The Power of Patience as Markets Remain on Edge

The trajectory of interest rates continued to drive global markets in the first quarter of 2023, as expectations for the pace of rate hikes oscillated on inflation news and the threat of banking crises in the U.S. and Europe. After a strong start in January, the MSCI All Country World Index (ACWI) pulled back in February and rebounded in March, ending the quarter in positive territory.

The volatility that marked 2022 persisted. Easing inflation and solid economic growth in the U.S. led to a 0.25% interest rate rise at the start of February, the smallest increase since the Federal Reserve’s (Fed’s) first hike in March 2022, helping to fuel a strong start to the year for the S&P 500® and indices globally. However, the continuation of robust jobs and earnings data fueled expectations that rates would move higher and remain elevated for longer than previously forecast, pushing down market performance in February.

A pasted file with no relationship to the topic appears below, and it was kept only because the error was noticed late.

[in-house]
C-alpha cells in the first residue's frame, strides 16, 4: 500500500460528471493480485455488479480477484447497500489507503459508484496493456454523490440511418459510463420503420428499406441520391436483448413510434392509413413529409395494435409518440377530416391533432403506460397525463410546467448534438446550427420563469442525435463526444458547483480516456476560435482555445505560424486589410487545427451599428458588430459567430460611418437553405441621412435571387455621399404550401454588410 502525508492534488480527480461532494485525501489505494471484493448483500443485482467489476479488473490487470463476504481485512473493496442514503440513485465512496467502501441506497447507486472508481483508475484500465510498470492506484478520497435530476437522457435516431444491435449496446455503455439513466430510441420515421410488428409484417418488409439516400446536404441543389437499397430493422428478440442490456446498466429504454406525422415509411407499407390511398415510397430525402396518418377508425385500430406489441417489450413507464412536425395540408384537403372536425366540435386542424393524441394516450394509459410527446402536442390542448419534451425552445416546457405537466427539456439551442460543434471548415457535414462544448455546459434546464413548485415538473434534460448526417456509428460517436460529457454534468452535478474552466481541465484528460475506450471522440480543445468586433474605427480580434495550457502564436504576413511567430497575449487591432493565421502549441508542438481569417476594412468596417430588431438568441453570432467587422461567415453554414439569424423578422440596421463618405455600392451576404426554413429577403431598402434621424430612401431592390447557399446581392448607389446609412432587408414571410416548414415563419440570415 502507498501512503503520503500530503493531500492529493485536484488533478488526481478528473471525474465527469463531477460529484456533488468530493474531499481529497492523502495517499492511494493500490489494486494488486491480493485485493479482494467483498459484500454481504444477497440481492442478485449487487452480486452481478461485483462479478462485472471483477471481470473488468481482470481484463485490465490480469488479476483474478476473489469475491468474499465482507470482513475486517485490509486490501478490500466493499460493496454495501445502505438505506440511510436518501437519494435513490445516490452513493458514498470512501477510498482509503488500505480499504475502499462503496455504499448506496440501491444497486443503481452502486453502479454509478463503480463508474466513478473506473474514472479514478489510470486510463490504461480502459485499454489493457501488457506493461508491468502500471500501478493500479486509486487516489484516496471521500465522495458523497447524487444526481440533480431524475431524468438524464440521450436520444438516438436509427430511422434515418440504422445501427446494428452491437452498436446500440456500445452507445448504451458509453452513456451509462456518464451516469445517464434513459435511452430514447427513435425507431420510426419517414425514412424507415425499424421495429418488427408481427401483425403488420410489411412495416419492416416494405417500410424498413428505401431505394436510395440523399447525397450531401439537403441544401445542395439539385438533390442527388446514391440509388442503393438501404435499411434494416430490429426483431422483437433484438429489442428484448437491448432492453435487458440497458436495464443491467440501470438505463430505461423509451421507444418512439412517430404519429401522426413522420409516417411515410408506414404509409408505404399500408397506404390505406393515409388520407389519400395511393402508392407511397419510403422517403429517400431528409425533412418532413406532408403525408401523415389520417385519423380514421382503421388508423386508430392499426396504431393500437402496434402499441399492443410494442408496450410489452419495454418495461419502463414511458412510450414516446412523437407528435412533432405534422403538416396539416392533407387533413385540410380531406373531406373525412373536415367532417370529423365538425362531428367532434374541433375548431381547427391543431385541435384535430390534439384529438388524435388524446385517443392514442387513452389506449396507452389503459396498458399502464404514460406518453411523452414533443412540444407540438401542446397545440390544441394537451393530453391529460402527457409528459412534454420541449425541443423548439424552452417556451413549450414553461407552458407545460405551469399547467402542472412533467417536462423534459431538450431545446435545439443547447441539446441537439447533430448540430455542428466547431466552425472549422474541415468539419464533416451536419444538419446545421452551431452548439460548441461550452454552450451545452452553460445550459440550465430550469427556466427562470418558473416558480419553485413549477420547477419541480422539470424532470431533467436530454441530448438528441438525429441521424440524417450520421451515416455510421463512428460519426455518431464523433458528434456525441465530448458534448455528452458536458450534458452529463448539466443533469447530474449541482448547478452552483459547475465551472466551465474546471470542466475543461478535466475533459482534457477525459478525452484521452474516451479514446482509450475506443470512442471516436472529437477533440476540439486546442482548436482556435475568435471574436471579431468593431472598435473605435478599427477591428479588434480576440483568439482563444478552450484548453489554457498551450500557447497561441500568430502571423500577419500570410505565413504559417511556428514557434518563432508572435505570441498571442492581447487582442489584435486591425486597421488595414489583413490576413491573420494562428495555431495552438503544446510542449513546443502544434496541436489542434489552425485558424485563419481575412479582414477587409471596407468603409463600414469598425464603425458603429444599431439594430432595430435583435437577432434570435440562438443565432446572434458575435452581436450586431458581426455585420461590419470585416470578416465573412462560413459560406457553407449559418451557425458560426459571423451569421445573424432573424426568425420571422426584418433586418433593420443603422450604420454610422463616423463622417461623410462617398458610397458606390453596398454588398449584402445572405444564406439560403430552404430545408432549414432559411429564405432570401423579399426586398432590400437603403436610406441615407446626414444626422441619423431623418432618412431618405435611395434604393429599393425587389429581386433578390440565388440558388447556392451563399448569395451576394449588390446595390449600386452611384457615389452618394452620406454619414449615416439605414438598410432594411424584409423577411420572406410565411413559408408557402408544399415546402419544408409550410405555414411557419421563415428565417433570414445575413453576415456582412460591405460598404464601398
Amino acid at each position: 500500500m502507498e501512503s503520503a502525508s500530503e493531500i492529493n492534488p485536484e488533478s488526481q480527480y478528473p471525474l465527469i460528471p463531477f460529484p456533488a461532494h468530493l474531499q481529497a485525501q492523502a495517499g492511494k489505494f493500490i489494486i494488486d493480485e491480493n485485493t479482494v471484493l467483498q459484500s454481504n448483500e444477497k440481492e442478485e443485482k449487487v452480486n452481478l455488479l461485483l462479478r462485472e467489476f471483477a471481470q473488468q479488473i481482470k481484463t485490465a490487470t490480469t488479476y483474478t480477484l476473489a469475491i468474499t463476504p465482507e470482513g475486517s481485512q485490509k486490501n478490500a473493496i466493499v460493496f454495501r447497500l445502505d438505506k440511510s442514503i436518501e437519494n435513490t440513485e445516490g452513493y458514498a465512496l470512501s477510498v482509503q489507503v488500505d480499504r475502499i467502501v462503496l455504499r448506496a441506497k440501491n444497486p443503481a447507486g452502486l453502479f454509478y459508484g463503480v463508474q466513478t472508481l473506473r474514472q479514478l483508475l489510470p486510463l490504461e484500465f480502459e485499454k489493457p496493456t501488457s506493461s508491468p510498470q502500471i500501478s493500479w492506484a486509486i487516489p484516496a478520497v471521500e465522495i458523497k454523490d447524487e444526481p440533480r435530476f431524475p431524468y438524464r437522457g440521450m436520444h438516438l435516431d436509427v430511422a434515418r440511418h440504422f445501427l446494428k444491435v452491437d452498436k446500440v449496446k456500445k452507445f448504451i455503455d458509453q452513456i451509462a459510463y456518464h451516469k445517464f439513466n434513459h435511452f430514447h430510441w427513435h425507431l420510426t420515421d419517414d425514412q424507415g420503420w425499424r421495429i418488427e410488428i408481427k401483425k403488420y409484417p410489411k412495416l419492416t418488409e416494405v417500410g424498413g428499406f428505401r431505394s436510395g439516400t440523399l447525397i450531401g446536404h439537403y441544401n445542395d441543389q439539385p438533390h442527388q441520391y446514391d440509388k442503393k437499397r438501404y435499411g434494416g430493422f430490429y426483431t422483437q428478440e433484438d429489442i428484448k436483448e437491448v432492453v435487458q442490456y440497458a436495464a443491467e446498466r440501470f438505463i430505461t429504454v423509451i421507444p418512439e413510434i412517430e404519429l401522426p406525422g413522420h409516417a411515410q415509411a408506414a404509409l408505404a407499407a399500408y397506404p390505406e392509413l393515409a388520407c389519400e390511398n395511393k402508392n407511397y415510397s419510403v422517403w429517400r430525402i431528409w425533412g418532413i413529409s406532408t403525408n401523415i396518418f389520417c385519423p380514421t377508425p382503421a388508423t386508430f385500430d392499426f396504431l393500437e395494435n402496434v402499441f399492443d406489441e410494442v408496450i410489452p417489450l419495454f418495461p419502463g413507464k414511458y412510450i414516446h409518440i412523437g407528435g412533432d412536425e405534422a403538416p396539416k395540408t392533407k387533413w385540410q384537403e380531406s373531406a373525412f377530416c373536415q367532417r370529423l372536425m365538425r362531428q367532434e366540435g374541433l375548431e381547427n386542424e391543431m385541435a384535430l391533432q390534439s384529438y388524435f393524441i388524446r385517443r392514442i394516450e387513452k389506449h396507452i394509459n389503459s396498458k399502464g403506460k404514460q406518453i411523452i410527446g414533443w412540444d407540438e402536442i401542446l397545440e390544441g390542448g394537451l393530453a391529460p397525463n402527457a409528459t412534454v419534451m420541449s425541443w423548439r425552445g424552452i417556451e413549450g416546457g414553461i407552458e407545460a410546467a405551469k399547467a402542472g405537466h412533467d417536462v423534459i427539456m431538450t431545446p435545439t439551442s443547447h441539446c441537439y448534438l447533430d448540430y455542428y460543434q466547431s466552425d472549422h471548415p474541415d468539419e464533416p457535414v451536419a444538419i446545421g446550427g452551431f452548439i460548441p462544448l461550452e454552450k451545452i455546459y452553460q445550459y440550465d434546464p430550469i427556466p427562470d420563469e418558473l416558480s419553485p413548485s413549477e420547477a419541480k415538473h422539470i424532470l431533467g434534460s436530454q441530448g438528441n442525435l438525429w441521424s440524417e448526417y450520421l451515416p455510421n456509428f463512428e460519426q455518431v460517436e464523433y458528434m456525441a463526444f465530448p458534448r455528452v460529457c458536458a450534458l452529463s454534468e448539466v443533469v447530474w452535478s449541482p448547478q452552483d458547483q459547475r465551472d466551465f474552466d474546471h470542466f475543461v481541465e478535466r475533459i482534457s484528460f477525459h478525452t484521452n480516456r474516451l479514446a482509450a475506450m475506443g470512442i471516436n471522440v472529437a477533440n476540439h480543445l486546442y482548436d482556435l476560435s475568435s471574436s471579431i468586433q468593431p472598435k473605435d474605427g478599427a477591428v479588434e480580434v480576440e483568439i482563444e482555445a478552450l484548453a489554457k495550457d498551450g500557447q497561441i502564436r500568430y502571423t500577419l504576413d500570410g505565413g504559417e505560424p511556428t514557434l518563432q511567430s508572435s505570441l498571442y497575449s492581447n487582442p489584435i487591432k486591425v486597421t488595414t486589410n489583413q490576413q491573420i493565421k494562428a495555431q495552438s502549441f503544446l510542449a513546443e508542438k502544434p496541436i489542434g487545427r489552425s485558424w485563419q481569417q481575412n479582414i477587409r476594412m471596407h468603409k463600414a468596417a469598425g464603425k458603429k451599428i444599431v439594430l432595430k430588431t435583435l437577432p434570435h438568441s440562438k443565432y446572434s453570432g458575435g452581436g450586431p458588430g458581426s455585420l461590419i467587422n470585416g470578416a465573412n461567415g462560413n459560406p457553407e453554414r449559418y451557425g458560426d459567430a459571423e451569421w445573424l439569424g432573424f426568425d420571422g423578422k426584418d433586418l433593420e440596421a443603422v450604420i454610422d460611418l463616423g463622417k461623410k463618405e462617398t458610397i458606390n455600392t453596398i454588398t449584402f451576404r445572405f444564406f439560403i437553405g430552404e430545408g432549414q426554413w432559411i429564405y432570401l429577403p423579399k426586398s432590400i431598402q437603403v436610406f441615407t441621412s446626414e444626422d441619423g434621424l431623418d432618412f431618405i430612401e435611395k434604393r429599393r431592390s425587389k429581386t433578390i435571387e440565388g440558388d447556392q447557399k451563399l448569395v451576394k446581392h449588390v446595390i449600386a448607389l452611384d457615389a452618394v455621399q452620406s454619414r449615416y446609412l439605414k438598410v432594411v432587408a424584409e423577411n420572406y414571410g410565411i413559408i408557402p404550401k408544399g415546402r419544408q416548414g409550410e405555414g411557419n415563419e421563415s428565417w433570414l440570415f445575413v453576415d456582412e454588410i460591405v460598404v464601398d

Vontobel Market Review & Outlook

Index definitions:
MSCI All Country (AC) World measures equity performance of developed and emerging markets. MSCI EAFE® measures developed foreign market equity performance, excluding the U.S. and Canada. MSCI Europe measures equity market performance of Europe’s developed markets. MSCI Japan measures performance of the Japanese market’s large and mid-cap segments. MSCI AC Asia Pacific ex Japan measures equity market performance of Asia’s developed and emerging markets (excluding Japan), Australia and New Zealand. MSCI Emerging Markets measures equity market performance in global emerging markets. MSCI AC World ex US measures equity performance of developed and emerging markets, excluding the U.S. S&P 500® measures performance of 500 of the largest U.S. companies. All indexes are free float-adjusted market cap-weighted and calculated on a total return basis with dividends reinvested.

The commentary is the opinion of Vontobel Asset Management. This material has been prepared using sources of information generally believed to be reliable; however, its accuracy is not guaranteed. Opinions represented are subject to change and should not be considered investment advice or an offer of securities.

Past performance is no guarantee of future results.

All investments carry a certain degree of risk, including possible loss of principal.